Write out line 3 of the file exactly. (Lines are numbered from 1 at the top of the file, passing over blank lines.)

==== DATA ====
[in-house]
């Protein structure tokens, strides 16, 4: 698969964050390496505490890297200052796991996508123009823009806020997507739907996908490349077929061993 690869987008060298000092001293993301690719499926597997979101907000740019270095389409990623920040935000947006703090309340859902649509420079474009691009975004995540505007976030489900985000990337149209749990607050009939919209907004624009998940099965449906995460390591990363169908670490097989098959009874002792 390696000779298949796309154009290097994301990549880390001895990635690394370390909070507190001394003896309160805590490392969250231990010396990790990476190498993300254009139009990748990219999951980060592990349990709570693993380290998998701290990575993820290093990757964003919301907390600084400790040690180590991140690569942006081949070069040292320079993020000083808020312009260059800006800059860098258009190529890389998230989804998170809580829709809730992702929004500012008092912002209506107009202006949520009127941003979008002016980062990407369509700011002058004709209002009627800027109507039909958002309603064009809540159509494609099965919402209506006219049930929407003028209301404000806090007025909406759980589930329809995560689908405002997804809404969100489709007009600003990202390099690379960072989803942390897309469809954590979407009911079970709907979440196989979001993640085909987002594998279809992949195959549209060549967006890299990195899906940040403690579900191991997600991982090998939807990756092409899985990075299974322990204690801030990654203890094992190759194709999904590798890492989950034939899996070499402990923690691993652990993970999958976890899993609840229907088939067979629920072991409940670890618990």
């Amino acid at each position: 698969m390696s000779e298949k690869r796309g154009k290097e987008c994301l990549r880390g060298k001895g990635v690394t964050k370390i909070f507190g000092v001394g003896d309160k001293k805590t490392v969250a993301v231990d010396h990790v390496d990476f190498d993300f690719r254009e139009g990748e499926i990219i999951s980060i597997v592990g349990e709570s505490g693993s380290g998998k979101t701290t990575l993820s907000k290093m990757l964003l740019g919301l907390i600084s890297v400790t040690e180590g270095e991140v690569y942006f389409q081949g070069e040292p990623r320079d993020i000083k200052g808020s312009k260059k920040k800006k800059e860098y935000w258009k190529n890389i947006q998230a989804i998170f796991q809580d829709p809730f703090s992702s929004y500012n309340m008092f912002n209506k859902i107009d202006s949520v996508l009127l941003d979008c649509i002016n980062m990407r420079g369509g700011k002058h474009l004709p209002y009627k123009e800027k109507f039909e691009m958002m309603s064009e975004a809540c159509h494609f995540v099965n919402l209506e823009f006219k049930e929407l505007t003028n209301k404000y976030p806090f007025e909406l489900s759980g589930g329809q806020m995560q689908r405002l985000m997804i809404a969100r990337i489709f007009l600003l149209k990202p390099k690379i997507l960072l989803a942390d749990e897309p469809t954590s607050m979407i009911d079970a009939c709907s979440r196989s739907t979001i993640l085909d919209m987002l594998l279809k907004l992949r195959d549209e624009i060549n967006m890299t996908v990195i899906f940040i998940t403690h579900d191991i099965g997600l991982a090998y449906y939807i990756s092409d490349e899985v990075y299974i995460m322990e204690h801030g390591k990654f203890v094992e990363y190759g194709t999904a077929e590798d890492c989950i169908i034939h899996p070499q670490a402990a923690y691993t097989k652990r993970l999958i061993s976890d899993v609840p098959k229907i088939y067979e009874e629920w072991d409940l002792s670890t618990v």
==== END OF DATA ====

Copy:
């Amino acid at each position: 698969m390696s000779e298949k690869r796309g154009k290097e987008c994301l990549r880390g060298k001895g990635v690394t964050k370390i909070f507190g000092v001394g003896d309160k001293k805590t490392v969250a993301v231990d010396h990790v390496d990476f190498d993300f690719r254009e139009g990748e499926i990219i999951s980060i597997v592990g349990e709570s505490g693993s380290g998998k979101t701290t990575l993820s907000k290093m990757l964003l740019g919301l907390i600084s890297v400790t040690e180590g270095e991140v690569y942006f389409q081949g070069e040292p990623r320079d993020i000083k200052g808020s312009k260059k920040k800006k800059e860098y935000w258009k190529n890389i947006q998230a989804i998170f796991q809580d829709p809730f703090s992702s929004y500012n309340m008092f912002n209506k859902i107009d202006s949520v996508l009127l941003d979008c649509i002016n980062m990407r420079g369509g700011k002058h474009l004709p209002y009627k123009e800027k109507f039909e691009m958002m309603s064009e975004a809540c159509h494609f995540v099965n919402l209506e823009f006219k049930e929407l505007t003028n209301k404000y976030p806090f007025e909406l489900s759980g589930g329809q806020m995560q689908r405002l985000m997804i809404a969100r990337i489709f007009l600003l149209k990202p390099k690379i997507l960072l989803a942390d749990e897309p469809t954590s607050m979407i009911d079970a009939c709907s979440r196989s739907t979001i993640l085909d919209m987002l594998l279809k907004l992949r195959d549209e624009i060549n967006m890299t996908v990195i899906f940040i998940t403690h579900d191991i099965g997600l991982a090998y449906y939807i990756s092409d490349e899985v990075y299974i995460m322990e204690h801030g390591k990654f203890v094992e990363y190759g194709t999904a077929e590798d890492c989950i169908i034939h899996p070499q670490a402990a923690y691993t097989k652990r993970l999958i061993s976890d899993v609840p098959k229907i088939y067979e009874e629920w072991d409940l002792s670890t618990v």